To supplement our ongoing tour through the World’s Worst Books, I’m taking some time on Fridays to remember what the book of Revelation, and other apocalyptic literature in the Bible, is really all about.
This week’s reminder comes from J. Nelson Kraybill, from the introduction to his book, Apocalypse and Allegiance: Worship, Politics, and Devotion in the Book of Revelation.
John of Patmos, author of the book of Revelation, provides a constellation of images and narratives that help us understand how ideologies shape the world. Revelation makes abundant use of symbols, and John understands how these forge political and spiritual identity. In particular, Revelation highlights the way worship, with its reliance on symbol, expresses and shapes allegiance. The last book of the Bible is not a catalog of predictions about events that would take place 2,000 years later. Rather, it is a projector that casts archetypal images of good and evil onto a cosmic screen. These images first of all speak to realities of the author’s era. But Revelation also serves as a primer on how good and evil interact in every generation.
The central political reality in the author’s day — the late first century — was the indomitable Roman Empire and its “divine” emperors. The pressing issue for John’s readers was how Christians, who gave their highest loyalty to Jesus, should conduct themselves in a world where economic and political structures assumed that everyone would worship the emperor. While no Western nation has outright rule worship today, we do have political, military, and economic powers to which millions give unquestioned allegiance.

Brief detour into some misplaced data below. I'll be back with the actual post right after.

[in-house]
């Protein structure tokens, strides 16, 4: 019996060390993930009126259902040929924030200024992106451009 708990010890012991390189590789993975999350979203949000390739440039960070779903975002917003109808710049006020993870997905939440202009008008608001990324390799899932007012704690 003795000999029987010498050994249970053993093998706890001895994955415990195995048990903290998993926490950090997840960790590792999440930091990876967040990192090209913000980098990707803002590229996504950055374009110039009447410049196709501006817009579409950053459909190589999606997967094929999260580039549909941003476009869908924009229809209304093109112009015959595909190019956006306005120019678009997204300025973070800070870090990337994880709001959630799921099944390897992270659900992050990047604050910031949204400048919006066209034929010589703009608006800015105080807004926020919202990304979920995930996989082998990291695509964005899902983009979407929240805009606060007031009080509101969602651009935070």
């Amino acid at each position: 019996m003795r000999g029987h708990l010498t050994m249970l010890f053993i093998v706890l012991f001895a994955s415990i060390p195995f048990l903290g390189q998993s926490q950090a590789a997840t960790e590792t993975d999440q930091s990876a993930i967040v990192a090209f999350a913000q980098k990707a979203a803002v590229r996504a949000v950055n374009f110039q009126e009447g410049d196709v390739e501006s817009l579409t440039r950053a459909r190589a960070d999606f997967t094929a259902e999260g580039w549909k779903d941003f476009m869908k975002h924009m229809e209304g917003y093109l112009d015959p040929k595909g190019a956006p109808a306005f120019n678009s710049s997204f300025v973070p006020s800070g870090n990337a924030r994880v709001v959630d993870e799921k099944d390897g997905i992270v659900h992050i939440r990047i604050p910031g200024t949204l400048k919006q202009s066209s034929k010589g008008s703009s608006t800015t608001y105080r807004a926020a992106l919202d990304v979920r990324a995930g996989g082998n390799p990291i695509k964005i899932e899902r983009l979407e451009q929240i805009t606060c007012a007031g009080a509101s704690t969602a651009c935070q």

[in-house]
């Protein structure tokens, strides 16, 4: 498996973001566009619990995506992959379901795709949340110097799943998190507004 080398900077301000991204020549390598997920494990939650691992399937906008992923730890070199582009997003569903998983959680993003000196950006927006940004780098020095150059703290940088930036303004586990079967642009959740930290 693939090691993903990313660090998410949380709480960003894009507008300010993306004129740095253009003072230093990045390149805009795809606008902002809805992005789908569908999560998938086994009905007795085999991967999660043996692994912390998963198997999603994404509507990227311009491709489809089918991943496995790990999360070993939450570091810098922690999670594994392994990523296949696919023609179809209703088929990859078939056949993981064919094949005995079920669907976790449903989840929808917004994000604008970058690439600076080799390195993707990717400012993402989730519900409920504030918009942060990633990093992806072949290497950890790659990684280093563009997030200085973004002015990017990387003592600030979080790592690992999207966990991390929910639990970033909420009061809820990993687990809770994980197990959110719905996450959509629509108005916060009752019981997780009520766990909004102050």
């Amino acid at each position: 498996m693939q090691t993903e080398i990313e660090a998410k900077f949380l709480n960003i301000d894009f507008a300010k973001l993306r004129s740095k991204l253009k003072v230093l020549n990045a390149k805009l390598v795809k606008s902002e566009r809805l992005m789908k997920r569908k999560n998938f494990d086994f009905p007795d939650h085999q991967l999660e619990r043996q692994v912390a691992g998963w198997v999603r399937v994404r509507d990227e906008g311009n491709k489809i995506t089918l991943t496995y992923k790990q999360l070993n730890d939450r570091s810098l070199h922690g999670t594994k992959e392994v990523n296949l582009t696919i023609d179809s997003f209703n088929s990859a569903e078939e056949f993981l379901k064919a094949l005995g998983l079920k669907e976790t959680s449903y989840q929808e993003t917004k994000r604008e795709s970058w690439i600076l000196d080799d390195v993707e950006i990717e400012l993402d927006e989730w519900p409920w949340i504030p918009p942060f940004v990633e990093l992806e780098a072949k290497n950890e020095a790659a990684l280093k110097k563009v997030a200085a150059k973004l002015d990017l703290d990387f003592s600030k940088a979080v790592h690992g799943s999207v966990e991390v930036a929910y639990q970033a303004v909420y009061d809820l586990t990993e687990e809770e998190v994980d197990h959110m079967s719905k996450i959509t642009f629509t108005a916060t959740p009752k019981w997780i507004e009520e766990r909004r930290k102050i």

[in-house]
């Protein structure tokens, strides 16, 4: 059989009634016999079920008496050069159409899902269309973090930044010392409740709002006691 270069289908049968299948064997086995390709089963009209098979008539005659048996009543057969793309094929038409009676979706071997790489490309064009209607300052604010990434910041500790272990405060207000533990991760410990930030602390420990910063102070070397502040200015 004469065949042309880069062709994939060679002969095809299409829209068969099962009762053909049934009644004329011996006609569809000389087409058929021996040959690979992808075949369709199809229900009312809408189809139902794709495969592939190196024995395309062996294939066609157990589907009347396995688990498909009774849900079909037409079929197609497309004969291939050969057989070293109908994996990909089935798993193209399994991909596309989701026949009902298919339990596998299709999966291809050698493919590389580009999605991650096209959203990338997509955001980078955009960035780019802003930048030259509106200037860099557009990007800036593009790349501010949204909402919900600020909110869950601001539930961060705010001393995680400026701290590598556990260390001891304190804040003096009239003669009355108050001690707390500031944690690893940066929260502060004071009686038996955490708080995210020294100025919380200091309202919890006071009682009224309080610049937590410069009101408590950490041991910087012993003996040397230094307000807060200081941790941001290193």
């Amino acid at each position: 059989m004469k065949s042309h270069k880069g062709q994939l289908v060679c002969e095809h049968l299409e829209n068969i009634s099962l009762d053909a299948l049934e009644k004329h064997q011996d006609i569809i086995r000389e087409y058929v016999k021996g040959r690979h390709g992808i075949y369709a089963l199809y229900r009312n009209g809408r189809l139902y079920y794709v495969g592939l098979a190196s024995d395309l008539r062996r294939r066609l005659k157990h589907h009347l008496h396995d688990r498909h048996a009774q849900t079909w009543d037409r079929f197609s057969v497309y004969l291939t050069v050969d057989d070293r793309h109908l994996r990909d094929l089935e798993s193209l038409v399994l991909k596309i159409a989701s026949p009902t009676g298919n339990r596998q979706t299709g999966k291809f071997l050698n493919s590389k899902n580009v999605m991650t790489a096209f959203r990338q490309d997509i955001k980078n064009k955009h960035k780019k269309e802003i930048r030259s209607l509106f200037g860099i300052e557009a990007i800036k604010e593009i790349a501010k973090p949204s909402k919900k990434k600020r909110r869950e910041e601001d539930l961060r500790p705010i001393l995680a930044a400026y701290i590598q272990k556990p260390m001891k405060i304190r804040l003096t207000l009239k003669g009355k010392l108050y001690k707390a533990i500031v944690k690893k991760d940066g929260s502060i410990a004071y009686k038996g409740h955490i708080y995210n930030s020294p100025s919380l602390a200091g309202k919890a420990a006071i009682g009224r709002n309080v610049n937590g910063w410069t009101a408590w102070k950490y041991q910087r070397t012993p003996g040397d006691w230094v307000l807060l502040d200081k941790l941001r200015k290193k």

John championed the same hope for Christ’s return that animates the church today, but his vision does not predict specific political, cultural, or natural events of the 21st century. He received his vision in the first-century Mediterranean context, and symbols in his work relate primarily to realities of that era. But the world he inhabited — the Roman Empire — and the symbolic universe his vision created have uncanny parallels to our circumstances today. Sin and death still work havoc, empires continue to rampage, and with John we await the liberation of all creation, which will obtain when Christ returns.